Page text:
8 November 2010 | mdtscoates
Thank you bright morning for your splendor!
Morning Glory is a splendid work of film making, comprised of a winning storyline and characters we come to care about. Hats off to the writers, as the script really gives the movie a shot of adrenaline and reels you in. I consider it one of the year's finer comedies in an environment where abrasive humor seems to draw people in droves. What Morning Glory isn't is a romantic comedy or a "chick flick", as what we are tending to see on the previews. Rather, a story of an executive producer determined to turn around a dying TV show in comic fashion.
Rachel McAdams plays Becky Fuller, a laid-off executive producer scratching and clawing for a new job in the industry. She comes across a network station at the bottom of the totem pole and sees her chance. Working with Mike Pomeroy (Harrison Ford) and Colleen Peck (Diane Keaton) as her 2 co-hosts, the challenge just begins when she starts her plan to increase the show's viewer count.
McAdams' character Becky Fuller is inspired, the hard charging workaholic personality, on the laptop late at night searching for that next breaking news story. Of course, by working all the time, her social life is nonexistent. Her energy and optimism is infectious, as she impresses us with on her first day taking many drastic measures needed to make the station better. We come to root for her as she faces complacency and apathy all around her, she rises above it and we watch with bated breath to see what she'll do next. She is very diplomatic and manages to deal with all sorts of personalities for the betterment of the show.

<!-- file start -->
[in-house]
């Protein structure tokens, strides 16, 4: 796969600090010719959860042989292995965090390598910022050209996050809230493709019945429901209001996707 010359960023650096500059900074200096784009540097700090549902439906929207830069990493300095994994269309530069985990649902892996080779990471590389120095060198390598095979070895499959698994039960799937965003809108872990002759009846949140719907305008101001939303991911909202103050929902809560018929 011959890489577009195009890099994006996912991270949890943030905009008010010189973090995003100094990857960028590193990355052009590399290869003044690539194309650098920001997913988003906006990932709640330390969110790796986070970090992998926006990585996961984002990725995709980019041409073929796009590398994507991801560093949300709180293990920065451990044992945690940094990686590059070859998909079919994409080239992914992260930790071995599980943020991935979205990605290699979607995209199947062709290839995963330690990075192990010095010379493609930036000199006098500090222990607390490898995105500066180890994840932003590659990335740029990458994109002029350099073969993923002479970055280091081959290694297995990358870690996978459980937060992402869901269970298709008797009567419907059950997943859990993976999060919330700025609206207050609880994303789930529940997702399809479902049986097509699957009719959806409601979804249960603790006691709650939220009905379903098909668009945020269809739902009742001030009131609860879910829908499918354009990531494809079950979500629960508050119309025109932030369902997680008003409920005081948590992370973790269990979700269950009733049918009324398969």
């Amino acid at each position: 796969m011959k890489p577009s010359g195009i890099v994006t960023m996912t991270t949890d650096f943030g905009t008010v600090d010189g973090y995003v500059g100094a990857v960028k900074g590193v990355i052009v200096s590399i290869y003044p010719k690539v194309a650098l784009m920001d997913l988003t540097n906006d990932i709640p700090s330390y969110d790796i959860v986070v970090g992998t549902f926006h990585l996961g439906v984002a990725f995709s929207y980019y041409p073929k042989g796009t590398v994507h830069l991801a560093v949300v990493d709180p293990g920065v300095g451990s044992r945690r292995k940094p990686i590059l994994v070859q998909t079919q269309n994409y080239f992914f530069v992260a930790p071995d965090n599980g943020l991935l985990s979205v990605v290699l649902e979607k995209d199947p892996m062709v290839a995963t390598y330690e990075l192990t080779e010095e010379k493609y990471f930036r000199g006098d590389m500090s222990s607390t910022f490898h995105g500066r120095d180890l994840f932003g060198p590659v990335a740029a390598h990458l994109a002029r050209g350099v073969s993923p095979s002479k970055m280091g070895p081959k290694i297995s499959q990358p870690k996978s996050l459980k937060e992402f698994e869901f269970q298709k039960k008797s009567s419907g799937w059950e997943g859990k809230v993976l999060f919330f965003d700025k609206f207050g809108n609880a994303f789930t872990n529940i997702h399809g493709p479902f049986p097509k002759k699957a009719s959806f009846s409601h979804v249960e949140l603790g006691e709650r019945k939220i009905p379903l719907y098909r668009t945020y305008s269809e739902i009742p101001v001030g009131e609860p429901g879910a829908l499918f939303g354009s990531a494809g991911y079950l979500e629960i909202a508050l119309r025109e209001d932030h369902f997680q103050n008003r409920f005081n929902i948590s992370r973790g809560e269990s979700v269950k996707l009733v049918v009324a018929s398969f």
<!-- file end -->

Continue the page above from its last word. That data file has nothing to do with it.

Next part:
Harrison Ford redeems himself from his role as a scientist in the year's earlier flop "Extraordinary Measures". He portrays Mike Pomeroy, the seasoned news anchor who only does the big stories. His comments about famous people he's interviewed in the past and now has to do a silly morning TV show arouse laughs. Pomeroy is the gruff seasoned veteran of the show, stiff and stern, and brings a prima donna attitude in with him -that he has standards and much of what is requested by Fuller is simply beneath him. Pomeroy comes to change his character to someone more likable by the time the film ends. Pomeroy's best moments are no doubt when he is putting down his co-host. The adversarial relationship between he and Peck is all too fun to watch. One of the finer moments with Pomeroy we discover that his workaholic mentality voided him of any close family relationships, and we feel for him, hoping that Fuller will take his wisdom and adjust her approach.
Diane Keaton plays Colleen Peck, the primary face of the show, who has been through all the changes over the years, including 15 different executive producers. She is skeptical of Fuller because of how terrible the show is and beyond help, and believes there is no hope. Peck is lively and shoots back at Pomeroy's comments with her own zingers. She is willing and receptive to Fuller's ideas to improve the show, and shows us her zeal by stepping out on faith with the new changes. Definitely one of the gems in the movie and a true pleasure to watch.
There is no doubt magic and chemistry in the air with the strength of the cast. It is fun to watch Pomeroy drive Peck and Fuller nuts, and the sparring co-hosts bring a lively and light mood to the film. We come to care about what Fuller is trying to do, and root her on as she encounters what seems to be insurmountable odds. This is a feel-good inspirational story that builds from the very beginning, never back-pedalling, with a minor romantic element added in.